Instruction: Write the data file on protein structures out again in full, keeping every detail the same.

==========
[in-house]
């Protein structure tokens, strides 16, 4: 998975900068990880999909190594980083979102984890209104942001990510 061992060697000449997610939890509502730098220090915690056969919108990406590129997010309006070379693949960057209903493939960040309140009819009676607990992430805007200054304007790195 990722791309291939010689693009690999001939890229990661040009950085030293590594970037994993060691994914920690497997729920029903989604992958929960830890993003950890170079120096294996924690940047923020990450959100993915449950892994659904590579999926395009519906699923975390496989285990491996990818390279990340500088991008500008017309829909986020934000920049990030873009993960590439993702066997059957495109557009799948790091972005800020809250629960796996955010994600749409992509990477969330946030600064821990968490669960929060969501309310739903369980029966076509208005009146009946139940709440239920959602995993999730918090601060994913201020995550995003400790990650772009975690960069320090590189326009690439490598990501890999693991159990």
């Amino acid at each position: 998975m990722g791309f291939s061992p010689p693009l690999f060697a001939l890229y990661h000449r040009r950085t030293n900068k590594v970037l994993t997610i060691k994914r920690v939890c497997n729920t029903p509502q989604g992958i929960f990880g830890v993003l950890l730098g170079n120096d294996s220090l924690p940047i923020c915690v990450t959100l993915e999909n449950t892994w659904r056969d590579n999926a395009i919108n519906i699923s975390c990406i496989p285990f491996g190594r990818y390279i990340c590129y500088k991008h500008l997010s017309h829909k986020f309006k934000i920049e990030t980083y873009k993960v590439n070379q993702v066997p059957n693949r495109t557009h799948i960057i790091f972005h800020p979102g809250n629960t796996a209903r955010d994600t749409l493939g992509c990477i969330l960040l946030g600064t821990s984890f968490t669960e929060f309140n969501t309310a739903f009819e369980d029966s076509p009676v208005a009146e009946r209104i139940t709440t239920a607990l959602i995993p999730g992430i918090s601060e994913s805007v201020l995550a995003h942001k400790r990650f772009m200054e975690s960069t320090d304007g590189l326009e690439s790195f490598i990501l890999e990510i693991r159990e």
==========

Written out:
[in-house]
């Protein structure tokens, strides 16, 4: 998975900068990880999909190594980083979102984890209104942001990510 061992060697000449997610939890509502730098220090915690056969919108990406590129997010309006070379693949960057209903493939960040309140009819009676607990992430805007200054304007790195 990722791309291939010689693009690999001939890229990661040009950085030293590594970037994993060691994914920690497997729920029903989604992958929960830890993003950890170079120096294996924690940047923020990450959100993915449950892994659904590579999926395009519906699923975390496989285990491996990818390279990340500088991008500008017309829909986020934000920049990030873009993960590439993702066997059957495109557009799948790091972005800020809250629960796996955010994600749409992509990477969330946030600064821990968490669960929060969501309310739903369980029966076509208005009146009946139940709440239920959602995993999730918090601060994913201020995550995003400790990650772009975690960069320090590189326009690439490598990501890999693991159990």
């Amino acid at each position: 998975m990722g791309f291939s061992p010689p693009l690999f060697a001939l890229y990661h000449r040009r950085t030293n900068k590594v970037l994993t997610i060691k994914r920690v939890c497997n729920t029903p509502q989604g992958i929960f990880g830890v993003l950890l730098g170079n120096d294996s220090l924690p940047i923020c915690v990450t959100l993915e999909n449950t892994w659904r056969d590579n999926a395009i919108n519906i699923s975390c990406i496989p285990f491996g190594r990818y390279i990340c590129y500088k991008h500008l997010s017309h829909k986020f309006k934000i920049e990030t980083y873009k993960v590439n070379q993702v066997p059957n693949r495109t557009h799948i960057i790091f972005h800020p979102g809250n629960t796996a209903r955010d994600t749409l493939g992509c990477i969330l960040l946030g600064t821990s984890f968490t669960e929060f309140n969501t309310a739903f009819e369980d029966s076509p009676v208005a009146e009946r209104i139940t709440t239920a607990l959602i995993p999730g992430i918090s601060e994913s805007v201020l995550a995003h942001k400790r990650f772009m200054e975690s960069t320090d304007g590189l326009e690439s790195f490598i990501l890999e990510i693991r159990e």